Tunisia: ‘To Travel or Not to Travel’ – The Foreign Office Question (12.07.15)
Two weeks ago on 26 June 38 tourists, 30 of which were British, were shot dead by a Tunisian terrorist, while on the beach in Sousse. This appalling act of violence not only ripped the heart out of many people’s lives locally and back in the UK, but has also had a far-reaching impact on the Tunisian, Middle Eastern and global tourist industry.
As a result, the UK Foreign Office (FCO) Travel Advice advised last Thursday ‘against all but essential travel to Tunisia’.
Having thoroughly enjoyed previous visits to Tunisia, I am greatly saddened by this. Furthermore we at Nomadic Thoughts have been particularly affected as our colleague Claire Bayoudhi, married to Taoufik, and her family have strong family links to the country, with recent plans to move permanently back to Tunisia now on hold.
The FCO decision is dramatic, unusual and questionable.
After two weeks of study the FCO has concluded that the imminent danger to tourists, who were specifically targeted in Sousse, remains too high a risk. The gist of this is that tour operators, who are ultimately responsible for their clients in foreign lands, are left with no option but to repatriate holidaymakers. Business has become impossible in the face of the government’s judgement – and by the lack of travel insurance options.
The decision is unusual as over recent years the FCO has improved on evaluating local scenarios, before issuing specific local Travel Advice. Their observations on tourism dangers very rarely cover a whole country in one decision. For example recent events in north, east and western Africa have resulted in FCO Travel Advice focusing on smaller localised no-go zones, rather than whole countries. Confirming that they consider the whole of Tunisia as a ‘risk-area’ has huge implications on a destination so reliant on tourism. Other EU countries, including France, are only recommending that tourists remain vigilant.
The decision is being debated ferociously by tourism businesses in Tunisia and at home. It appears particularly harsh on the considerable number of locals who rely on international tourists to make their living, and who recently displayed phenomenal acts of bravery. Many of the hotel and beach workers in Sousse protected tourists after the atrocity two weeks ago. Without their help there would surely have been many, many more deaths.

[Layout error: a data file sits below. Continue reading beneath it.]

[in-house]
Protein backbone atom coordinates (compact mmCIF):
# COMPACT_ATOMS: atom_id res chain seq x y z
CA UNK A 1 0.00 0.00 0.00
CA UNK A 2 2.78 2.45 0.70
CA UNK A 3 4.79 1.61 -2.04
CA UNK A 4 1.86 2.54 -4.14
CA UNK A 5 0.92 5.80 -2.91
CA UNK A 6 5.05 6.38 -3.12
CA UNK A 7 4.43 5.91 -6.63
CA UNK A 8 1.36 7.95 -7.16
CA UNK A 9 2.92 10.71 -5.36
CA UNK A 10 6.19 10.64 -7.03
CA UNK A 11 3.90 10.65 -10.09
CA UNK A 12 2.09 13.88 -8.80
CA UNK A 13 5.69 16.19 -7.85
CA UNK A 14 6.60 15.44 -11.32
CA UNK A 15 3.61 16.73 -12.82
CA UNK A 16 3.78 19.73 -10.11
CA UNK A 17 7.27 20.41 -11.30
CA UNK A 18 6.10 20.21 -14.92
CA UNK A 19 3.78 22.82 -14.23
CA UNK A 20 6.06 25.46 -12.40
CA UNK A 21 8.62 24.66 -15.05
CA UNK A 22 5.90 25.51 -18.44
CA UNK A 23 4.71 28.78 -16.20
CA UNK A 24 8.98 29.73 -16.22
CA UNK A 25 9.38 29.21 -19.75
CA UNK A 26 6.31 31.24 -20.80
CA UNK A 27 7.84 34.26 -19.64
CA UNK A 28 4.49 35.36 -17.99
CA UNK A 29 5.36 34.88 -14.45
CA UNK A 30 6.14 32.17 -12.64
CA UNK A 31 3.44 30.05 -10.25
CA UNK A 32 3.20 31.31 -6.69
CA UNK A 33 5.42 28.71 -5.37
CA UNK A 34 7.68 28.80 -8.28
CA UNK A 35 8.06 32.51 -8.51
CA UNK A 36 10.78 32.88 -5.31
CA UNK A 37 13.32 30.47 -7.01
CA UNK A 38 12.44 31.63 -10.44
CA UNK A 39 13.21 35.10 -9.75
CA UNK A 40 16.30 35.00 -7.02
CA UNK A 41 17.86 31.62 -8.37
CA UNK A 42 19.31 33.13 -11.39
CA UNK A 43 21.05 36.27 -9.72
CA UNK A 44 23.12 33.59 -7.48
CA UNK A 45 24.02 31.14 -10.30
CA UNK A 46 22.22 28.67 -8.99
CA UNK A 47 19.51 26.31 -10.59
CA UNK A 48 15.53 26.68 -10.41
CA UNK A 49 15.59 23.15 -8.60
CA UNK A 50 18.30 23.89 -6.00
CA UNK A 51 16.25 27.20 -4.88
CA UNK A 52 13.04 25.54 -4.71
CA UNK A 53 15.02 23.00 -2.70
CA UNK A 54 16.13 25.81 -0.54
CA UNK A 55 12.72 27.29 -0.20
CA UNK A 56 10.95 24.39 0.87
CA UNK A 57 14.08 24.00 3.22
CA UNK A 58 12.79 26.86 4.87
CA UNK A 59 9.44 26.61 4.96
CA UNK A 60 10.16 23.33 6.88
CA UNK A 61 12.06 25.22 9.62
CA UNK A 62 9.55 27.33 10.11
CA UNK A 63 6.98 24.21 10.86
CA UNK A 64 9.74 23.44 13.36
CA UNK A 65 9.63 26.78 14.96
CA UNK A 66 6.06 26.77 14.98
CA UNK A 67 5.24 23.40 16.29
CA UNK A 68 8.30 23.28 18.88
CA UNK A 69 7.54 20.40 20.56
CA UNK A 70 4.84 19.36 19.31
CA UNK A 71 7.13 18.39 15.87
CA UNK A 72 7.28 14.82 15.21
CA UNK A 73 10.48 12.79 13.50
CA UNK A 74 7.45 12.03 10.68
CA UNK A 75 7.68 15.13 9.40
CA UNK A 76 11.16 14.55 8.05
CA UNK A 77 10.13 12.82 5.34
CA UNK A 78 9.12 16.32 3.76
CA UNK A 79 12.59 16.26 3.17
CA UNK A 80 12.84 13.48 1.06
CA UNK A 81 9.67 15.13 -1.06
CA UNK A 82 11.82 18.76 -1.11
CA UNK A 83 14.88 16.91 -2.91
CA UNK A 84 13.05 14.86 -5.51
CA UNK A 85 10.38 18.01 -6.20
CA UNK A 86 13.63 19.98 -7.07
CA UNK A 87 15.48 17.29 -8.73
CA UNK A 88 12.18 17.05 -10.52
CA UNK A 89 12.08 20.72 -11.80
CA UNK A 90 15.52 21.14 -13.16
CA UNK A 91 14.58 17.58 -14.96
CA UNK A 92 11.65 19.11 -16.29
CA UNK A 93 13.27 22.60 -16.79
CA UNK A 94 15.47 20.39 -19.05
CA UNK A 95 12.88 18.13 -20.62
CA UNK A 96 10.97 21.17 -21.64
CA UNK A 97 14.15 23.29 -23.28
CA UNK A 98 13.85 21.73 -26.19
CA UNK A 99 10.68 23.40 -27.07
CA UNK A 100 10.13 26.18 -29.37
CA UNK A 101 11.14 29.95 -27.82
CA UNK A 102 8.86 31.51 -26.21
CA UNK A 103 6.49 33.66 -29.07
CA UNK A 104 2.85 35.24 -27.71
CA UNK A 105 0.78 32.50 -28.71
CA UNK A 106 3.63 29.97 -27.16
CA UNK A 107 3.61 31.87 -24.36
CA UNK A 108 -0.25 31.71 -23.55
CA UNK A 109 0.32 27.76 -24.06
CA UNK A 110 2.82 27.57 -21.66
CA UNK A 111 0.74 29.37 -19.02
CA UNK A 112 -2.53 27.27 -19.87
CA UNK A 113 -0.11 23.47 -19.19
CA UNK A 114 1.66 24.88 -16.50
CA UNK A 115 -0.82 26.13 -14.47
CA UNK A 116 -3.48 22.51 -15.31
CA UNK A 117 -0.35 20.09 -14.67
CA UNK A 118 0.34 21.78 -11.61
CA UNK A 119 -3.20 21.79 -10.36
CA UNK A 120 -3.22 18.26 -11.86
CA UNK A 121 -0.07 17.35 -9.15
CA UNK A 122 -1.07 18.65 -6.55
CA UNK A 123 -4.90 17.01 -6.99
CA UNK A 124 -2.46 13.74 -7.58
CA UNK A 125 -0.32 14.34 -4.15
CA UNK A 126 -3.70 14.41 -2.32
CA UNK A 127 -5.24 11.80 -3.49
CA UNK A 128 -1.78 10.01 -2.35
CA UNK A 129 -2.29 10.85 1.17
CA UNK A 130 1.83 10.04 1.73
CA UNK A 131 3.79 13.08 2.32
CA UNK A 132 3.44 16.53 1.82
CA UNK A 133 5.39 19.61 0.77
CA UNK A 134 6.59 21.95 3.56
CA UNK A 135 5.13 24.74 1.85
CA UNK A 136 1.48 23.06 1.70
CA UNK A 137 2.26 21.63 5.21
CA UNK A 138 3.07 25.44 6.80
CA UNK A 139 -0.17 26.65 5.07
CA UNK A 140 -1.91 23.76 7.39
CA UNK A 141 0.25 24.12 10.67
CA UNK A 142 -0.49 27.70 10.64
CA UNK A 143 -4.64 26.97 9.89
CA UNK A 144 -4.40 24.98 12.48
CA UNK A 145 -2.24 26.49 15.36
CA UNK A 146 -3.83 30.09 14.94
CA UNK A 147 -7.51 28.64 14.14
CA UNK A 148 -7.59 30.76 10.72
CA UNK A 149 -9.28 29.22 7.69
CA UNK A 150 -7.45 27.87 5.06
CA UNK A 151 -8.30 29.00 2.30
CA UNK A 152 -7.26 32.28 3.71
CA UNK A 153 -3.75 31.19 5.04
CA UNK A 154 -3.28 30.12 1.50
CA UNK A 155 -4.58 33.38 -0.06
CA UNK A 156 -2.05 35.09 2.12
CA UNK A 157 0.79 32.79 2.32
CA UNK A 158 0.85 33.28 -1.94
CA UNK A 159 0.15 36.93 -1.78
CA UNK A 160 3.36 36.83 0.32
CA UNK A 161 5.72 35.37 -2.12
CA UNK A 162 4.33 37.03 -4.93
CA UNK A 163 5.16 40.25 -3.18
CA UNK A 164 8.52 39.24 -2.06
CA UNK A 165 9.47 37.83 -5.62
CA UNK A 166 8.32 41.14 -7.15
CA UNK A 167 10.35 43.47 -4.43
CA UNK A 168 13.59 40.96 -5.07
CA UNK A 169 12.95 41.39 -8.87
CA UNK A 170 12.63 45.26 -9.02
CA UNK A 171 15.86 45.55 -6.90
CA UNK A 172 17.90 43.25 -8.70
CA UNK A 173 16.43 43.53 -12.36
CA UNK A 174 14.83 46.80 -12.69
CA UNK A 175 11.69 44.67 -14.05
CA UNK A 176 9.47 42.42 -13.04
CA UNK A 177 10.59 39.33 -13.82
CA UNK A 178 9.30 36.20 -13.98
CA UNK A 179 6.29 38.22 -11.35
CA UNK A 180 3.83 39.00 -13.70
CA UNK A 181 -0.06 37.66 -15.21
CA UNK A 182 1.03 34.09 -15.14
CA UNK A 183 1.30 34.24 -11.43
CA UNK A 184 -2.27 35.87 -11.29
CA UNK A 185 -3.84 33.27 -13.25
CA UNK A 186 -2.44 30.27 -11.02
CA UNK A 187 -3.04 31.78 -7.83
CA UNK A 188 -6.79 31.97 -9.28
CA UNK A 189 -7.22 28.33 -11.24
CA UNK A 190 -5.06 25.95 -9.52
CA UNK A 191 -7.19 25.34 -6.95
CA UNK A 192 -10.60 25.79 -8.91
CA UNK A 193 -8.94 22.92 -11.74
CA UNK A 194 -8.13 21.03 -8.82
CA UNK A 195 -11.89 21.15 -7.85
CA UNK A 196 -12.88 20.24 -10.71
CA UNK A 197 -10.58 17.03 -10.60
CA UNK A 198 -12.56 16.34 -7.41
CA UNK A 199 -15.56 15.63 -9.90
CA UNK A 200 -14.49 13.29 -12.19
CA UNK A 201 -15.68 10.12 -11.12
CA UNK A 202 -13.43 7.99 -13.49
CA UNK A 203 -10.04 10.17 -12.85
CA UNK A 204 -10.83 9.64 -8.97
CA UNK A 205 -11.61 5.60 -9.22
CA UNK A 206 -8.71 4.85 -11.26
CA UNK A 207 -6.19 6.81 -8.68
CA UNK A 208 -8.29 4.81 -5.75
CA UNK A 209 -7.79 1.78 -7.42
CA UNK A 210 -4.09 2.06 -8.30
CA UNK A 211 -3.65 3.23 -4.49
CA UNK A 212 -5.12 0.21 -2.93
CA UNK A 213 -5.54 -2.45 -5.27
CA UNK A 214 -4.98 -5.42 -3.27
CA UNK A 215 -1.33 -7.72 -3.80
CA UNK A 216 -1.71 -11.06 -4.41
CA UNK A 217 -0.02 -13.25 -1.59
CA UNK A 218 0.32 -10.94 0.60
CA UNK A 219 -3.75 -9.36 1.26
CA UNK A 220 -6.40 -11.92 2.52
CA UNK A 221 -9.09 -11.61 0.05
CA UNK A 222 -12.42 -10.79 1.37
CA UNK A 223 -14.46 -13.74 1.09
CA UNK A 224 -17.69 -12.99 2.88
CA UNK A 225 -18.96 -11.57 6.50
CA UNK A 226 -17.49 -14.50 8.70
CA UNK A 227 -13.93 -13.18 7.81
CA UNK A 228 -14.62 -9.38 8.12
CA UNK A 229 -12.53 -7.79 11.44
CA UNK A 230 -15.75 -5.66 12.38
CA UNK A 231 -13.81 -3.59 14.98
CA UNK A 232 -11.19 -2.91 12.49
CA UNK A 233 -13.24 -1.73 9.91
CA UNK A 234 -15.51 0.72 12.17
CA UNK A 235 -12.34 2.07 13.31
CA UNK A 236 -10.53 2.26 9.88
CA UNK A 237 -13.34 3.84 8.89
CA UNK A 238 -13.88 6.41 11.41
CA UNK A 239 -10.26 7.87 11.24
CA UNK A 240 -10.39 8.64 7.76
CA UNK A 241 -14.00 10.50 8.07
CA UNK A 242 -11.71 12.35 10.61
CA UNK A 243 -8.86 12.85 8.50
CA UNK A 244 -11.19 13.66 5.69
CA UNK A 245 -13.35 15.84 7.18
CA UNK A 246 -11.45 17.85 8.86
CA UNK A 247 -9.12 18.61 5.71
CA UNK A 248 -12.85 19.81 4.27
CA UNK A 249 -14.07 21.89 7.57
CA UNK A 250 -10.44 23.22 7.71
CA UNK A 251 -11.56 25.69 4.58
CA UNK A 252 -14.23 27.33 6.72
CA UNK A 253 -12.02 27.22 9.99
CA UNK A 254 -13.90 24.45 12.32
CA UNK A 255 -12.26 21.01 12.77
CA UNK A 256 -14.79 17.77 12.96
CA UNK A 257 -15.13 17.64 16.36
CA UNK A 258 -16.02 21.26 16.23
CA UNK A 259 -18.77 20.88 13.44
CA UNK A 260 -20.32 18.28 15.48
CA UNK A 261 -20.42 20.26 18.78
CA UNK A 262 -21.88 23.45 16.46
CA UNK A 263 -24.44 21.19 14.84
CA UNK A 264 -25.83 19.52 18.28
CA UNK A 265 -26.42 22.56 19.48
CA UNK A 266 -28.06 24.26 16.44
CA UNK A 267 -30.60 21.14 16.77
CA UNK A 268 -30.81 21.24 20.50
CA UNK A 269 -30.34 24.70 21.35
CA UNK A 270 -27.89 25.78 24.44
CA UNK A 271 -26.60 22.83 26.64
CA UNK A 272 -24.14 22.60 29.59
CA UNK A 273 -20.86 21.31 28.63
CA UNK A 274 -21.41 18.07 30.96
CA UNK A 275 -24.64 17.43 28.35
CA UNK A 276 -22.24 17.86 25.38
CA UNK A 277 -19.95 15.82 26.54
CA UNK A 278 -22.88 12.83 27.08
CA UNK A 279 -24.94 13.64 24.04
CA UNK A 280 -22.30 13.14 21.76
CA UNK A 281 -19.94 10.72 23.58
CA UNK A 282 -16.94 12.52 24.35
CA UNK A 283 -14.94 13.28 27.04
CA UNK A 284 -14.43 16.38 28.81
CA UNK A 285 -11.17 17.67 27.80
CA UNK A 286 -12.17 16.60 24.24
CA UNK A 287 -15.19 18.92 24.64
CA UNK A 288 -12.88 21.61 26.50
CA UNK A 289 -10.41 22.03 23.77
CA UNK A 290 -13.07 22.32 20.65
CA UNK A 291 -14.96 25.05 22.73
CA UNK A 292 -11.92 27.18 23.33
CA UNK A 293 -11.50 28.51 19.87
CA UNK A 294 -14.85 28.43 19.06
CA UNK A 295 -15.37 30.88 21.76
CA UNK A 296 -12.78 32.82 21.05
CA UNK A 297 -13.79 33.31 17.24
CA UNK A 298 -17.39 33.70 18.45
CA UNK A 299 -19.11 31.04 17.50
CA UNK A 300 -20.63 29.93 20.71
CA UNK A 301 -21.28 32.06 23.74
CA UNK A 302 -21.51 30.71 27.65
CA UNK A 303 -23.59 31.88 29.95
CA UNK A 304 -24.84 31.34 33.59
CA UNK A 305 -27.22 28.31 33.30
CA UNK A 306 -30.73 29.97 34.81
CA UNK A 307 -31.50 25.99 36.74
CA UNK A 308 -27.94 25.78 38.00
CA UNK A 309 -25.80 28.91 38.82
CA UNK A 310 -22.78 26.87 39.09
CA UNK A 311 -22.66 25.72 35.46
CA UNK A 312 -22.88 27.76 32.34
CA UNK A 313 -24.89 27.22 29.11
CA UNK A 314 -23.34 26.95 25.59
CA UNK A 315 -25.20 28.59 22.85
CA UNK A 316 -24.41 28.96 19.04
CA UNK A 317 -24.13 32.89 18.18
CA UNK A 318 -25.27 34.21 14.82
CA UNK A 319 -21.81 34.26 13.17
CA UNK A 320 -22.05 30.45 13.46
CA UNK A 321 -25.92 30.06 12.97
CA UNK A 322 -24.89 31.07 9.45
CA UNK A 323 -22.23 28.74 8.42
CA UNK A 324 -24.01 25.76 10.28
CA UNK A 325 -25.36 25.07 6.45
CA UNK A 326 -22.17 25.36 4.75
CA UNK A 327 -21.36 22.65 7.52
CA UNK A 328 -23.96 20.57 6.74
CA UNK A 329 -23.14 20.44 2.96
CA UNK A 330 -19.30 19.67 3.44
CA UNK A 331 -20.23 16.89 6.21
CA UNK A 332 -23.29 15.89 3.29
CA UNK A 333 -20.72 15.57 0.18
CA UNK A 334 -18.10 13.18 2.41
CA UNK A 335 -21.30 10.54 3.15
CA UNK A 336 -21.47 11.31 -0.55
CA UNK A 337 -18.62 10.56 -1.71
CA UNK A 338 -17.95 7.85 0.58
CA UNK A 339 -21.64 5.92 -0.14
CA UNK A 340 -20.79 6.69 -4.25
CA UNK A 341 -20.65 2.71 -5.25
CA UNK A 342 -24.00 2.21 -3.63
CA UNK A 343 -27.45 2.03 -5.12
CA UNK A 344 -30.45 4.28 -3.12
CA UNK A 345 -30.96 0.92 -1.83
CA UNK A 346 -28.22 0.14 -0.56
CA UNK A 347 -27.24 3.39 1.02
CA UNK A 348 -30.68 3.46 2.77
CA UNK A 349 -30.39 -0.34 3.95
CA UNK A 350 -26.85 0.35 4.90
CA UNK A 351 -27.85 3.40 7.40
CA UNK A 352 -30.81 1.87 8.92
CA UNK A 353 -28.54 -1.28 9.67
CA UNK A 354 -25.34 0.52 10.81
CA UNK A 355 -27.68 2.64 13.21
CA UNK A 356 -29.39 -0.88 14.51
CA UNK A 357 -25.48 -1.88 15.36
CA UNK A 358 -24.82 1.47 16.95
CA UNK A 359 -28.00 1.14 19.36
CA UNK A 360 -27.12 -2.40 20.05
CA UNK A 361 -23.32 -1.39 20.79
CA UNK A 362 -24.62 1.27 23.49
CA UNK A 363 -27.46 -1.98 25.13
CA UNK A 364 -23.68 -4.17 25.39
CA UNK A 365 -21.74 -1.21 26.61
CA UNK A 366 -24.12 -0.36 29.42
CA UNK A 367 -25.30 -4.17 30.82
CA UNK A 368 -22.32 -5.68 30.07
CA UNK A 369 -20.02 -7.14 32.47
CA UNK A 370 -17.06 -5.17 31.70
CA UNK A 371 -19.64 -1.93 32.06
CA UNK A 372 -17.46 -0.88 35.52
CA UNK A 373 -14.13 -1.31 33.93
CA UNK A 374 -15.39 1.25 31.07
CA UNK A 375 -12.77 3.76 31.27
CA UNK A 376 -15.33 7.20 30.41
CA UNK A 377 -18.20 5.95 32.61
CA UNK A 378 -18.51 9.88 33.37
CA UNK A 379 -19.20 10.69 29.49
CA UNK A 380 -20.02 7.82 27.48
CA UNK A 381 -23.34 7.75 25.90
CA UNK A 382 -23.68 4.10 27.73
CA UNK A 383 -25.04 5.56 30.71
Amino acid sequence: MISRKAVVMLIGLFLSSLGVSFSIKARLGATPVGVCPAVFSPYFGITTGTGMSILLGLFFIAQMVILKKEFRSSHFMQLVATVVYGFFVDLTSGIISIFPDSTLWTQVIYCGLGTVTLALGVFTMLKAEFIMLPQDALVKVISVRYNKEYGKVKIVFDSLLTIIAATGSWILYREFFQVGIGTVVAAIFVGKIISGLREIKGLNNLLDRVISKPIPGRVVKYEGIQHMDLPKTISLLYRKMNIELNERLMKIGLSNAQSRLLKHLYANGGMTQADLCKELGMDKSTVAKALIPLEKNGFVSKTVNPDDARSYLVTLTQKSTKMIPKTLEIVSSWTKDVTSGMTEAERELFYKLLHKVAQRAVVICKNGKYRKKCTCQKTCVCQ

On Wednesday, at AITO (Association of Independent Tour Operators) – of which Nomadic Thoughts is a member – I chaired a debate between fellow travel colleagues, on what the short, medium and long term implications were for Tunisia’s tourist industry. The conclusion was that while the short and medium term impacts would be harsh, the long term impact would not necessarily be so serious. With individual terrorist incidents occurring all over the world, the belief was that Tunisia and its travel employees would be back in business in due course. A three year period was touted as a minimum time frame.
Nabil Ammar, the Tunisian UK ambassador, has voiced his disappointment claiming that the FCO Travel Advice is ‘what the terrorists want’. Equally Habib Essid, the Tunisian Prime Minister has said that he hopes the decision can be reversed as soon as possible.
Similarly others in authority have voiced their concerns over the wisdom of the decision. For example Crispin Blunt, the chairman of the foreign affairs select committee and former conservative minister, has openly criticised the decision, claiming that he would still travel to Tunisia himself.
For my part I think that the present porosity of the Libyan/Tunisian border is the main concern. Without effective control over this stretch of land the continued threat from Islamic fundamentalist sympathisers remains as real as it did two weeks ago. Although I am obviously not party to UK government intelligence, the fact that Libya, like other previous Nomadic Thoughts holiday destinations Syria and Yemen, has become so lawless since the Arab Spring, I believe means the danger to tourists in a region with such poor border controls remains considerably higher than normal.
While I do fully appreciate the impact on our Tunisian tourism industry colleagues’ livelihoods, in this case we have to listen to our government’s judgement. The images of the recent gunman ambling down a Tunisian holiday beach with the sole objective of shooting tourists, young and old, is too strong to ignore. I believe that the ‘right decision at the right time’ should prevail.
Although the difficulty is that the UK Foreign Office are ‘damned if they do, and damned if they don’t’, the images of such devastation, amidst such bravery, will remain fresh, raw and real for some time to come.
Until the combined forces of Tunisia, the international travel industry and people most affected by such events can offer appropriate protection to peace-loving, culture-crossing and dollar-spending tourists, the appropriate Travel Advice should, one presumes, remain in place.